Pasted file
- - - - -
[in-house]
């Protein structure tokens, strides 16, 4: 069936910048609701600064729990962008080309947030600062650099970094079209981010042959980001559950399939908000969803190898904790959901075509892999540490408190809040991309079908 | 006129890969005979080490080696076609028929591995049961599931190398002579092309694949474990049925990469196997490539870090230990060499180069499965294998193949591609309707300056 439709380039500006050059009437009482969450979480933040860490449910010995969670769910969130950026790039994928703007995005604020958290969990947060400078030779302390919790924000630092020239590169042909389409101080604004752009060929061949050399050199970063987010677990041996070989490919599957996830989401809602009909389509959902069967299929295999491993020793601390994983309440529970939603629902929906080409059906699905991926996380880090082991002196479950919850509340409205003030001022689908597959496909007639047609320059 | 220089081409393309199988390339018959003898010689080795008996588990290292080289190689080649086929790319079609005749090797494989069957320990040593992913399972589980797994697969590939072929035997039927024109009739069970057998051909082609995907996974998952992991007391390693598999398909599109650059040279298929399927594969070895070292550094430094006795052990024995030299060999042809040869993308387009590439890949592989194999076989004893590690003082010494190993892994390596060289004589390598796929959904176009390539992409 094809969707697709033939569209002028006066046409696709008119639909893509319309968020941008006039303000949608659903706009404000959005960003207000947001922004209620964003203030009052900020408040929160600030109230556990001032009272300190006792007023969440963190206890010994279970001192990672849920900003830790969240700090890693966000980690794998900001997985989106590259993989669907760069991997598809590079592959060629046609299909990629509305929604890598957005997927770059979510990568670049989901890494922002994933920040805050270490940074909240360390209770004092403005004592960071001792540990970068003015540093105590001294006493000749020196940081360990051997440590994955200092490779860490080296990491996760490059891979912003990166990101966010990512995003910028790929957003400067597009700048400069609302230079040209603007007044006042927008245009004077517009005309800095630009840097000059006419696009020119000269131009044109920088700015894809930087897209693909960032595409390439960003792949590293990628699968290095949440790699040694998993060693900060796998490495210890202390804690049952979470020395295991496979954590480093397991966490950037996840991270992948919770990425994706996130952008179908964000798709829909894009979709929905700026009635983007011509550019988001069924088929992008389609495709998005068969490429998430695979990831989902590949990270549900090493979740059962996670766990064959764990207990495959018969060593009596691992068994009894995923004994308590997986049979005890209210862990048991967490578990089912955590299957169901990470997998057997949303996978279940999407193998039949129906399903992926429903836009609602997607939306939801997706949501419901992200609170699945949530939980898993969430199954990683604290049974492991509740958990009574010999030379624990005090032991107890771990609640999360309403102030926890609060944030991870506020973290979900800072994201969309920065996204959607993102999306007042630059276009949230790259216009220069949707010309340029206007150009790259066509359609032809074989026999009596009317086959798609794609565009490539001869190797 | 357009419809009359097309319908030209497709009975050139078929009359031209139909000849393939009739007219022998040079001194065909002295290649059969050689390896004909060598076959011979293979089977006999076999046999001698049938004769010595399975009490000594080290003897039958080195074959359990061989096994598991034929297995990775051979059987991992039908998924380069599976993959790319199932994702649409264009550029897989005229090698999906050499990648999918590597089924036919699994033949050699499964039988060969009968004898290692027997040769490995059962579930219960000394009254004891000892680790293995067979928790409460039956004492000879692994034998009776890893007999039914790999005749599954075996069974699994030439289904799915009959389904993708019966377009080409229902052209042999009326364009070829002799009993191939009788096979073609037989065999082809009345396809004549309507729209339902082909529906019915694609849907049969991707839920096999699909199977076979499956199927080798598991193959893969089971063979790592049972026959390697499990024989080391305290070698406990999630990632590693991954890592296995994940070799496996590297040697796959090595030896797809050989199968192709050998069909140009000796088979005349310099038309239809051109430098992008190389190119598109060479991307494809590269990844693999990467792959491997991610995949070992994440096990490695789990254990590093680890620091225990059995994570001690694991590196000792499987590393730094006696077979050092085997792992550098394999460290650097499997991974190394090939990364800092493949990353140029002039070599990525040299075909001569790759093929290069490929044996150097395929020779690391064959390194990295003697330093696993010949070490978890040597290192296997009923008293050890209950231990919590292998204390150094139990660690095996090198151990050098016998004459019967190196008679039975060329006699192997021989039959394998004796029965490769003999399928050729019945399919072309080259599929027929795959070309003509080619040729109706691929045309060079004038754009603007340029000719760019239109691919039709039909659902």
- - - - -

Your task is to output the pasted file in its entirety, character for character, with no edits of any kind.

[in-house]
């Protein structure tokens, strides 16, 4: 069936910048609701600064729990962008080309947030600062650099970094079209981010042959980001559950399939908000969803190898904790959901075509892999540490408190809040991309079908 | 006129890969005979080490080696076609028929591995049961599931190398002579092309694949474990049925990469196997490539870090230990060499180069499965294998193949591609309707300056 439709380039500006050059009437009482969450979480933040860490449910010995969670769910969130950026790039994928703007995005604020958290969990947060400078030779302390919790924000630092020239590169042909389409101080604004752009060929061949050399050199970063987010677990041996070989490919599957996830989401809602009909389509959902069967299929295999491993020793601390994983309440529970939603629902929906080409059906699905991926996380880090082991002196479950919850509340409205003030001022689908597959496909007639047609320059 | 220089081409393309199988390339018959003898010689080795008996588990290292080289190689080649086929790319079609005749090797494989069957320990040593992913399972589980797994697969590939072929035997039927024109009739069970057998051909082609995907996974998952992991007391390693598999398909599109650059040279298929399927594969070895070292550094430094006795052990024995030299060999042809040869993308387009590439890949592989194999076989004893590690003082010494190993892994390596060289004589390598796929959904176009390539992409 094809969707697709033939569209002028006066046409696709008119639909893509319309968020941008006039303000949608659903706009404000959005960003207000947001922004209620964003203030009052900020408040929160600030109230556990001032009272300190006792007023969440963190206890010994279970001192990672849920900003830790969240700090890693966000980690794998900001997985989106590259993989669907760069991997598809590079592959060629046609299909990629509305929604890598957005997927770059979510990568670049989901890494922002994933920040805050270490940074909240360390209770004092403005004592960071001792540990970068003015540093105590001294006493000749020196940081360990051997440590994955200092490779860490080296990491996760490059891979912003990166990101966010990512995003910028790929957003400067597009700048400069609302230079040209603007007044006042927008245009004077517009005309800095630009840097000059006419696009020119000269131009044109920088700015894809930087897209693909960032595409390439960003792949590293990628699968290095949440790699040694998993060693900060796998490495210890202390804690049952979470020395295991496979954590480093397991966490950037996840991270992948919770990425994706996130952008179908964000798709829909894009979709929905700026009635983007011509550019988001069924088929992008389609495709998005068969490429998430695979990831989902590949990270549900090493979740059962996670766990064959764990207990495959018969060593009596691992068994009894995923004994308590997986049979005890209210862990048991967490578990089912955590299957169901990470997998057997949303996978279940999407193998039949129906399903992926429903836009609602997607939306939801997706949501419901992200609170699945949530939980898993969430199954990683604290049974492991509740958990009574010999030379624990005090032991107890771990609640999360309403102030926890609060944030991870506020973290979900800072994201969309920065996204959607993102999306007042630059276009949230790259216009220069949707010309340029206007150009790259066509359609032809074989026999009596009317086959798609794609565009490539001869190797 | 357009419809009359097309319908030209497709009975050139078929009359031209139909000849393939009739007219022998040079001194065909002295290649059969050689390896004909060598076959011979293979089977006999076999046999001698049938004769010595399975009490000594080290003897039958080195074959359990061989096994598991034929297995990775051979059987991992039908998924380069599976993959790319199932994702649409264009550029897989005229090698999906050499990648999918590597089924036919699994033949050699499964039988060969009968004898290692027997040769490995059962579930219960000394009254004891000892680790293995067979928790409460039956004492000879692994034998009776890893007999039914790999005749599954075996069974699994030439289904799915009959389904993708019966377009080409229902052209042999009326364009070829002799009993191939009788096979073609037989065999082809009345396809004549309507729209339902082909529906019915694609849907049969991707839920096999699909199977076979499956199927080798598991193959893969089971063979790592049972026959390697499990024989080391305290070698406990999630990632590693991954890592296995994940070799496996590297040697796959090595030896797809050989199968192709050998069909140009000796088979005349310099038309239809051109430098992008190389190119598109060479991307494809590269990844693999990467792959491997991610995949070992994440096990490695789990254990590093680890620091225990059995994570001690694991590196000792499987590393730094006696077979050092085997792992550098394999460290650097499997991974190394090939990364800092493949990353140029002039070599990525040299075909001569790759093929290069490929044996150097395929020779690391064959390194990295003697330093696993010949070490978890040597290192296997009923008293050890209950231990919590292998204390150094139990660690095996090198151990050098016998004459019967190196008679039975060329006699192997021989039959394998004796029965490769003999399928050729019945399919072309080259599929027929795959070309003509080619040729109706691929045309060079004038754009603007340029000719760019239109691919039709039909659902």